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To: Diana in Wisconsin
You need to realize that gold isn't really an investment per se. It's a store of value.

Here's something to think about.

In 1965 one ounce of gold could buy you a very well made custom tailored suit of clothes.

In 2008 an ounce of gold will buy you a very well made custom tailored suit of clothes.

Now, have you really 'made' any money on that ounce of gold you bought in 1965?

I'm not saying don't buy it. I'm just saying that you need to realize gold isn't really an investment vehicle like stocks or bonds are.

L

5 posted on 07/25/2008 2:21:01 PM PDT by Lurker (Islam is an insane death cult. Any other aspects are PR, to get them within throat-cutting range.)
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To: JamesP81

Coins and bars, Baby. :)

Dad & I have been playing the commodities market since I was a teen. He taught me on paper first, then would let me play with my allowance money each month.

It’s not for the faint of heart. And if you can’t afford to lose it, don’t play. :)


6 posted on 07/25/2008 2:24:59 PM PDT by Diana in Wisconsin (Save The Earth. It's The Only Planet With Chocolate.)
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To: Lurker

In 1965 one ounce of gold could buy you a very well made custom tailored suit of clothes.

In 2008 an ounce of gold will buy you a very well made custom tailored suit of clothes.

And somehow that is supposed to be good??! $500 worth of the S+P bought in 1965 would today buy you an entire clothing factory today.


7 posted on 07/25/2008 2:28:48 PM PDT by AmericaUnited
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To: AmericaUnited
And somehow that is supposed to be good??!

I'm afraid you missed my point quite completely.

Buying $500.00 is the S&P in 1965 would have been an investment. Buying $500.00 of gold in 1965 would have been buying a store of value.

They are two entirely different things.

L

8 posted on 07/25/2008 2:32:11 PM PDT by Lurker (Islam is an insane death cult. Any other aspects are PR, to get them within throat-cutting range.)
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To: JamesP81
But with futures contracts,

And any other futures traded item that has gone on a multiyear rip... long oil, short doller, long Euro, ...

9 posted on 07/25/2008 2:33:13 PM PDT by AmericaUnited
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To: Lurker

“It’s a store of value.”

You are correct, Sir. We have a goal in mind and a plan (we’ll sell at a certain point in the future) and we’ve planned the work and are now working the plan. We’re 8 years in, so we’ve been quite patient while others panicked and sold too early. IMHO. :)


10 posted on 07/25/2008 2:34:14 PM PDT by Diana in Wisconsin (Save The Earth. It's The Only Planet With Chocolate.)
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To: Diana in Wisconsin
Really an idiotic article from an “investment professional”.
The key to long term investment results is diversification and proper allocation percentages in the various types of investments. Precious metals is appropriate for an allocation in virtually any portfolio, but generally much less than stocks, bonds and money markets/CDs. So his discussion, which implies jumping in with a sizable portion of one's assets, useless.
11 posted on 07/25/2008 2:35:16 PM PDT by Aldebert
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To: Diana in Wisconsin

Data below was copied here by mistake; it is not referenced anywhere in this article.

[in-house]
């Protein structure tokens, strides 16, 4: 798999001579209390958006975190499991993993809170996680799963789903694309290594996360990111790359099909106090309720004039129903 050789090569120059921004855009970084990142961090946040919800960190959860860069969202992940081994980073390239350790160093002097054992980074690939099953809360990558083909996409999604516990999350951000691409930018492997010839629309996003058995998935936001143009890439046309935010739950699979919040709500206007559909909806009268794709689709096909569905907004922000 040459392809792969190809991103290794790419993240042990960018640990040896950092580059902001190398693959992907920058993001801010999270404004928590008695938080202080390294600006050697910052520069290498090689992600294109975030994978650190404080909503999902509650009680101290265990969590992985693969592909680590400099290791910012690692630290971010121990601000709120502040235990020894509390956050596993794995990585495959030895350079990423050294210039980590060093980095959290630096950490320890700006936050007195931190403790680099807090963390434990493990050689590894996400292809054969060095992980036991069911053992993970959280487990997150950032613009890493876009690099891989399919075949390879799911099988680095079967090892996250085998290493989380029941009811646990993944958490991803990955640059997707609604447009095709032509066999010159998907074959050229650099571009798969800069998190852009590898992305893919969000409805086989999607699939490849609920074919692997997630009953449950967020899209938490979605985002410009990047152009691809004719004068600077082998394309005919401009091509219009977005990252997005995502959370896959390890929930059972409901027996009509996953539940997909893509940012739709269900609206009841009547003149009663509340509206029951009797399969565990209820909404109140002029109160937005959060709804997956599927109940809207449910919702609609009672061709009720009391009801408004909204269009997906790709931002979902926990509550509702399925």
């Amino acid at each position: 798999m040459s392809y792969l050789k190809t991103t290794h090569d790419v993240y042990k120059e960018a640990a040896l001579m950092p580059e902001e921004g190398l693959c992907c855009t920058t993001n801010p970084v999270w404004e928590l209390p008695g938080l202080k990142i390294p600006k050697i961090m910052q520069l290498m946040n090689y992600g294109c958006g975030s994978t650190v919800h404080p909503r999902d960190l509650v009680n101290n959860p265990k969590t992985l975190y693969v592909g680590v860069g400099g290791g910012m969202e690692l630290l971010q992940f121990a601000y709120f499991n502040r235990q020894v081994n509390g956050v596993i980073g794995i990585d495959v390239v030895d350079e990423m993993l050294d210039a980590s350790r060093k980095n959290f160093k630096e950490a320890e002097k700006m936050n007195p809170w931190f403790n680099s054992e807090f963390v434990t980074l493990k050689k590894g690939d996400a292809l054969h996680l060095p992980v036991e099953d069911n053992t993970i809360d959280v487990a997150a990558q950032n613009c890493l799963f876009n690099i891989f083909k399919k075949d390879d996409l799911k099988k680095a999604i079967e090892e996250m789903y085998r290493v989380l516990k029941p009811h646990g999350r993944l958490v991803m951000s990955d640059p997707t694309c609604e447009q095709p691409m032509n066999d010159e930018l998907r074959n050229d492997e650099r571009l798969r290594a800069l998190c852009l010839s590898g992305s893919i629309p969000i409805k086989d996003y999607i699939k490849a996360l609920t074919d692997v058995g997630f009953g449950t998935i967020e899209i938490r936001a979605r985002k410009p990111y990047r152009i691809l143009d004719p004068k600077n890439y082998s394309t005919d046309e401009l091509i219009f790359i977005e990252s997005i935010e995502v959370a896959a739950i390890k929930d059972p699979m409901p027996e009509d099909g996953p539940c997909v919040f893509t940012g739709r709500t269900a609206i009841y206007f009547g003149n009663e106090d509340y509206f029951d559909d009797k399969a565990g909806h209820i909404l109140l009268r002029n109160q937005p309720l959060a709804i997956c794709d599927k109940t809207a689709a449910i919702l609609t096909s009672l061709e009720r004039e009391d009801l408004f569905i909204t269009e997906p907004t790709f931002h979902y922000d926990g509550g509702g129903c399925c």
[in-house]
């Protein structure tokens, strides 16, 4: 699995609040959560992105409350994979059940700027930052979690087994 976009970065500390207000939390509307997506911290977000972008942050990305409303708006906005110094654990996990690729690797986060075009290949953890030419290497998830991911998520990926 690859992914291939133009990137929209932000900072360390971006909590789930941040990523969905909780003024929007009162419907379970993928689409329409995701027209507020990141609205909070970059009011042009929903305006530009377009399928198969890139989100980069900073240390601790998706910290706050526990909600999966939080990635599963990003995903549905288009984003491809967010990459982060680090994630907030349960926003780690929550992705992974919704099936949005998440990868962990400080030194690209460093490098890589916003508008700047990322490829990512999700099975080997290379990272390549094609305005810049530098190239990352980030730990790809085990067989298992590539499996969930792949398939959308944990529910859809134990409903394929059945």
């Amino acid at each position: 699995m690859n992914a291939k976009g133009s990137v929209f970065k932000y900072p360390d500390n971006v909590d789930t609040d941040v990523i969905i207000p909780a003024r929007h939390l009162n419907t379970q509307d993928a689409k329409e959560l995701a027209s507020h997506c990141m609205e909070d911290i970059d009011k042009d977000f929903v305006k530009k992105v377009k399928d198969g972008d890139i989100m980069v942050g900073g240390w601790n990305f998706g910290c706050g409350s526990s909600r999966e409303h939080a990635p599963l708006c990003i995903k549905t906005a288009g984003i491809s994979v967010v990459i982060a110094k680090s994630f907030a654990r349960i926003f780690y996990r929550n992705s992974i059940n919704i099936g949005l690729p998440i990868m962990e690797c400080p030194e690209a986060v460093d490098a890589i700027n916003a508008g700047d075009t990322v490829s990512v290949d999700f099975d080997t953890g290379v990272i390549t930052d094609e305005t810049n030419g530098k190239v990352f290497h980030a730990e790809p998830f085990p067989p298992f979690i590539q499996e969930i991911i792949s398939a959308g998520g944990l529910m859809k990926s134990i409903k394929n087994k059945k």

we’ve planned the work and are now working the plan

That my dear is the best course of action.

I bid you prosperity now and in the future.

Best,

L

12 posted on 07/25/2008 2:36:44 PM PDT by Lurker (Islam is an insane death cult. Any other aspects are PR, to get them within throat-cutting range.)
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To: Lurker

Did gold beat inflation from 1965 - 2008? If not, then “value” was not stored but lost.


13 posted on 07/25/2008 2:37:06 PM PDT by AmericaUnited
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To: Lurker

People buy gold anticipating the collapse of paper currency.

The current mega-inflation in Zimbabwe is their ultimate horror.

In 1923 one US dollar was worth a million German marks.

It shows a lack of faith in our economy, IMHO. Right up there with stocking up on bottled water and canned tuna.

(Stocking up on ammo, now that’s a different story)

;^)


14 posted on 07/25/2008 2:39:58 PM PDT by elcid1970 (My cartridges are dipped in pig grease)
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To: Diana in Wisconsin
Dad & I have been playing the commodities market since I was a teen. He taught me on paper first, then would let me play with my allowance money each month.

I'm a software developer, but the company I work for is an agricultural commodities risk management firm. And yes, it is *NOT* for the faint of heart. You've got to have nerves of tempered steel.
15 posted on 07/25/2008 2:52:15 PM PDT by JamesP81 (George Orwell's 1984 was a warning, not a suggestion)
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To: stockstrader
Gold is a good hedge against inflation and a crumbling dollar. It is also a good investment to play during certain periods of time. I started investing in gold and gold companies in 2002 and I continued to hold them until late last year. I currently have 20% of my investments in gold or gold stocks.
16 posted on 07/25/2008 3:19:11 PM PDT by peeps36 ( Al Gore Is A Big Fat Lying Hypocrite. He Pollutes The Air By Opening His Big Mouth)
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To: Lurker

Thanks! Daddy didn’t raise no fool, LOL! :)


17 posted on 07/25/2008 7:18:57 PM PDT by Diana in Wisconsin (Save The Earth. It's The Only Planet With Chocolate.)
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To: elcid1970

“It shows a lack of faith in our economy, IMHO. Right up there with stocking up on bottled water and canned tuna.